Immigration Essay

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Sociologists look at migration as a social phenomenon. Their research is focused not on individual immigrants but on immigrant populations and their characteristics, because the characteristics of immigrant flows and immigrant populations are essential for understanding migration processes and the reaction to these processes from the receiving societies. The volume of the migration flow, its demographic structure (only young males, or whole families e.g.), the homogeneity or heterogeneity of the immigrant population according to educational attainments for instance, this kind of variable is relevant for the description of immigration as a social phenomenon.

A second decision relates to the societal context of our field of study. Because migration is such a ubiquitous phenomenon it has occurred and still occurs under very different circumstances. The world counts to date millions and millions of people who have migrated out of their own free will or as compelled by ethnic cleansing, civil wars or natural disasters. The receiving societies differ fundamentally in nature and stability of state formation to mention only one important characteristic.

The most important historical development impinging on migration processes has been the rise of the modern state, at least in the western world. Government by the people for the people implied a distinction between citizens and non-citizens. With the rise of the state as the dominant social institution state borders have become the main impediments for migration flows. The distinction between internal and external migration became accepted as a fundamental distinction for the analysis and assessment of migration processes. Modern welfare states have developed a system of migration regulation controlling entry, residence and access to the labor market. The aim of these regulations is to select immigrants who are expected to contribute to society and to prevent immigrants, who are expected to become a burden, to settle in the country. However, the practical application of these mechanisms of migration control proves to be far from easy. In all states migration control has become a political issue and studies around the regulation of migration and the links to other aspects of social traditions, definitions and interests show a kaleidoscope of situations even within the category of welfare states, let alone in very different states such as the emirates around the Gulf. To make control over migration flows even more complicated all western states have signed the Convention of Geneva (1951) and thereby recognized the rights of refugees on settlement in a country, regardless of the interests of the host country. No government is in practice prepared to accept such an open-ended regulation. Hence we see governments continuously specifying the definitions and rules around the rights of asylum seekers.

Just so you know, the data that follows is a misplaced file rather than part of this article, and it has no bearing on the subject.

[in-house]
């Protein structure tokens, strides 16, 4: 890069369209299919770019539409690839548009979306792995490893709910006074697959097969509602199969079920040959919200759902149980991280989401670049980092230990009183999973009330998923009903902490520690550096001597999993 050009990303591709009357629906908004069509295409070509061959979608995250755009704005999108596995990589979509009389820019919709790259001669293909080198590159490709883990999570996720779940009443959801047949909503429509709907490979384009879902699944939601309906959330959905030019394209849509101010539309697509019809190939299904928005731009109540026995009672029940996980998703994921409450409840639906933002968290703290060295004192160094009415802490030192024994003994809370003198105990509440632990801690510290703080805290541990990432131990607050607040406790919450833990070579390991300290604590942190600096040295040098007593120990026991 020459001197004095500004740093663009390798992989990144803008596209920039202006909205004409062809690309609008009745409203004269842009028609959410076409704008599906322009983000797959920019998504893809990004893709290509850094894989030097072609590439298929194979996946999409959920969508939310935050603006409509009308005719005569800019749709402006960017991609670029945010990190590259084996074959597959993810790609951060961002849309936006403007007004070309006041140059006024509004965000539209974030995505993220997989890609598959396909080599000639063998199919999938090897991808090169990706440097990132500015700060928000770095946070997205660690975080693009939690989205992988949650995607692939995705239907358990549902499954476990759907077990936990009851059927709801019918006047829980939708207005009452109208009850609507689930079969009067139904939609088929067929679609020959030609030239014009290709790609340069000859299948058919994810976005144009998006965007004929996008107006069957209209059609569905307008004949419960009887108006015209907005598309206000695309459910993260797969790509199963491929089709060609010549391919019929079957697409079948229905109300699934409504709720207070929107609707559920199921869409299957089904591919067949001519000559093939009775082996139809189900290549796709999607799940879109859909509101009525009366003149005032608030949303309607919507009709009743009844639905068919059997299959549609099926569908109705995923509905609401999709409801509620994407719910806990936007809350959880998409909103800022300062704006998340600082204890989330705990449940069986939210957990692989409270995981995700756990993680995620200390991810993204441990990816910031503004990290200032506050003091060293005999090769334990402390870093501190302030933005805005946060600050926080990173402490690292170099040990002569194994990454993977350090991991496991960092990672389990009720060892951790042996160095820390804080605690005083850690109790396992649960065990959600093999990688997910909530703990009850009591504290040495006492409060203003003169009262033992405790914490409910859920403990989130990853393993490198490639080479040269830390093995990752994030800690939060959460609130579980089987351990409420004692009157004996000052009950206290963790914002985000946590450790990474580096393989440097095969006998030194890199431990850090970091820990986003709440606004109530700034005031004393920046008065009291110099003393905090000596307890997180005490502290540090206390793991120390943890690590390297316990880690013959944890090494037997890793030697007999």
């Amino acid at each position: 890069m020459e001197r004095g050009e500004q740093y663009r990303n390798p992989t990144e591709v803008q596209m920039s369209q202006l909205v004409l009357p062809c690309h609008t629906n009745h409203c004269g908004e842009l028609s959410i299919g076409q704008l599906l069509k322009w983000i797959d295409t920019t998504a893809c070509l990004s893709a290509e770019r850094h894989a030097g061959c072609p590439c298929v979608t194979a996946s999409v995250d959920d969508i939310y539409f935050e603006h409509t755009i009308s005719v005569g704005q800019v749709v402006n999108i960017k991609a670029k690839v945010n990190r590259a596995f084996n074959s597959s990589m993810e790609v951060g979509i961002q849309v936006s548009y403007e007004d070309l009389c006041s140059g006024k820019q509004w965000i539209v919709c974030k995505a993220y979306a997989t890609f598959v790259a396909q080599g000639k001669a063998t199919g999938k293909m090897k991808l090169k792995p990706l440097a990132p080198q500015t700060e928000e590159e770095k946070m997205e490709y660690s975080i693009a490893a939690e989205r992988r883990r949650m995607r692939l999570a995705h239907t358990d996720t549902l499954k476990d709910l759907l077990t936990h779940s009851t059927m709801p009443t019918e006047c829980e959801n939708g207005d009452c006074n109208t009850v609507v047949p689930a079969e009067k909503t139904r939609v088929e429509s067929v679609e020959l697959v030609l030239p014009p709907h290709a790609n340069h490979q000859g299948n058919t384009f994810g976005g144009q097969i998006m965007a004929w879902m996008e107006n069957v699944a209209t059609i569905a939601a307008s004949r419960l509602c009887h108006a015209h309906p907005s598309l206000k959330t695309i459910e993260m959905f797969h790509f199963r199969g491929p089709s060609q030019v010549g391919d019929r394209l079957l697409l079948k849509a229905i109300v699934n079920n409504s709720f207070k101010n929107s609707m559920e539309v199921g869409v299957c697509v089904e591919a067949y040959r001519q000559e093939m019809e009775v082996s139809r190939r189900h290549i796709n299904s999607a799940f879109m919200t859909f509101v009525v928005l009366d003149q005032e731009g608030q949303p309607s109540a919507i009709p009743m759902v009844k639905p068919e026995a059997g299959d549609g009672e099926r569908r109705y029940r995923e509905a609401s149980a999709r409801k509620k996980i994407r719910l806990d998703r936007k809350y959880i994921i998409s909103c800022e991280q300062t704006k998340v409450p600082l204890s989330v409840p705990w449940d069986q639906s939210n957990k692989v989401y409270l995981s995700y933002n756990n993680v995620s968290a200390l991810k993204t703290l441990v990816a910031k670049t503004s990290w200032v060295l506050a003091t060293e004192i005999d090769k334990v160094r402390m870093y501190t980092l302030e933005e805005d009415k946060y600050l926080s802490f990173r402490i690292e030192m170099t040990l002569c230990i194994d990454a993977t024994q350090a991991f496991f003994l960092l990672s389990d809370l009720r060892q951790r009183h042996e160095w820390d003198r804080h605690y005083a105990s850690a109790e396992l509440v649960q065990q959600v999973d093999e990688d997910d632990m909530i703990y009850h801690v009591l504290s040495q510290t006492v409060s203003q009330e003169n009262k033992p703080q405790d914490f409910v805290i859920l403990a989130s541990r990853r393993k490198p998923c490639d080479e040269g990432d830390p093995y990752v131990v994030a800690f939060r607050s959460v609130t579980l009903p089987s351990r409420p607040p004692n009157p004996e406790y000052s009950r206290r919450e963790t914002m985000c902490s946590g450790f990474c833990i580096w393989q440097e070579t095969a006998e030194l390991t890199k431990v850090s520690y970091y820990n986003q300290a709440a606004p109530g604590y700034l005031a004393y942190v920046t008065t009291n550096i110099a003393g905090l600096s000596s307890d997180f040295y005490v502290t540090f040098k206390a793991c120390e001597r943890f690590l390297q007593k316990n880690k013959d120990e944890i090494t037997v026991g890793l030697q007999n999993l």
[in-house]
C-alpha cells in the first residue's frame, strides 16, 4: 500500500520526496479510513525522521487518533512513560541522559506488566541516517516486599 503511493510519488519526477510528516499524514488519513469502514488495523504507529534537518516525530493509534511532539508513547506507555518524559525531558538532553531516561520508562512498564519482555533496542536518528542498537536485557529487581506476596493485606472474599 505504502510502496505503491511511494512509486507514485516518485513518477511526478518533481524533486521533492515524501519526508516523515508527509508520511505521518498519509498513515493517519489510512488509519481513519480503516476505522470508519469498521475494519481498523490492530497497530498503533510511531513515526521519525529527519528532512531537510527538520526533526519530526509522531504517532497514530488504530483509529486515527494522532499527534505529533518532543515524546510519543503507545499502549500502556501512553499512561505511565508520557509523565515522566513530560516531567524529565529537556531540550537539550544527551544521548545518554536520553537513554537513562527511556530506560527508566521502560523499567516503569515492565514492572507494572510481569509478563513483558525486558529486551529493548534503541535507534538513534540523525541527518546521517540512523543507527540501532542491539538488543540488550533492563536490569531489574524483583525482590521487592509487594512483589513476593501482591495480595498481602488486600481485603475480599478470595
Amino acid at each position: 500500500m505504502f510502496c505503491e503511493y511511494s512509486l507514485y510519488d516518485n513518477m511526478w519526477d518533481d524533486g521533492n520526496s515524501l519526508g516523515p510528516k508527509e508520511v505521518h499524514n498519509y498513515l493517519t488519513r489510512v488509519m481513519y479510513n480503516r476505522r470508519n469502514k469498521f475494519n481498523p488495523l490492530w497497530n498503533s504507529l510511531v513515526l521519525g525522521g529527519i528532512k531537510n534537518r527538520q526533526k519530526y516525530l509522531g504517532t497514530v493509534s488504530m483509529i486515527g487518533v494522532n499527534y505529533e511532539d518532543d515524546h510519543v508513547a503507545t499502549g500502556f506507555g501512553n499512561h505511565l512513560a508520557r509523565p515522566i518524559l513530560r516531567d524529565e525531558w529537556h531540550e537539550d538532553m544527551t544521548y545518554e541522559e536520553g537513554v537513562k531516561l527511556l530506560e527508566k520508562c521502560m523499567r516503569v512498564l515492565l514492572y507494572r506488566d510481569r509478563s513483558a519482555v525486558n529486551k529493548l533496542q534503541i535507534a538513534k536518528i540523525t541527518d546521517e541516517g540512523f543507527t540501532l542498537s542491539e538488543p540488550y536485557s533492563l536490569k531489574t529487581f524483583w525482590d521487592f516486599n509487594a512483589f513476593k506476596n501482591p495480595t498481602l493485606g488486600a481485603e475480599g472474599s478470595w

The migration process does not end with the entry of immigrants in the receiving society. The relation between immigrant and host society has been, under various headings (assimilation, integration, incorporation), a main theme in the sociology of migration, especially in the USA. It was soon clear that the massive immigration of the late nineteenth century would change US society and that not all immigrants would become White Anglo-Saxon Protestants. Immigrants became on one hand Americanized, but on the other hand changed American society by introducing new religions, customs and lifestyles.

Recently the question has also come to the fore of what the impact is, or can be, of the modern means of transport and communication on the relation between immigrants and their new surroundings. Alba and Nee (2003) summarize the classical American studies and scrutinize the evidence with regard to the assimilation of modern immigrant communities. They point out that the rapid changes in the economy and the concomitant labor market indeed affect the ways immigrants adapt to the new society. The US mainstream, as in many other countries, now looks different from the mainstream in the industrial era, but that is not to say that there is no mainstream and that immigrants are not assimilating to it.


  1. Alba, R. & Nee, V. (2003) Remaking the American Mainstream: Assimilation and Contemporary Immigration. Harvard University Press, Cambridge, MA, and London.
  2. Brochmann, G. & Hammar, T. (eds.) (1999) Mechanisms of Immigration Control: A Comparative Analysis of European Regulation Practices. Berg, Oxford and New York.
  3. Cornelius, W. A., Martin, P. A., & Hollifield, J. A. (eds.) (1994) Controlling Migration: A Global Perspective. Stanford University Press, Stanford, CA.

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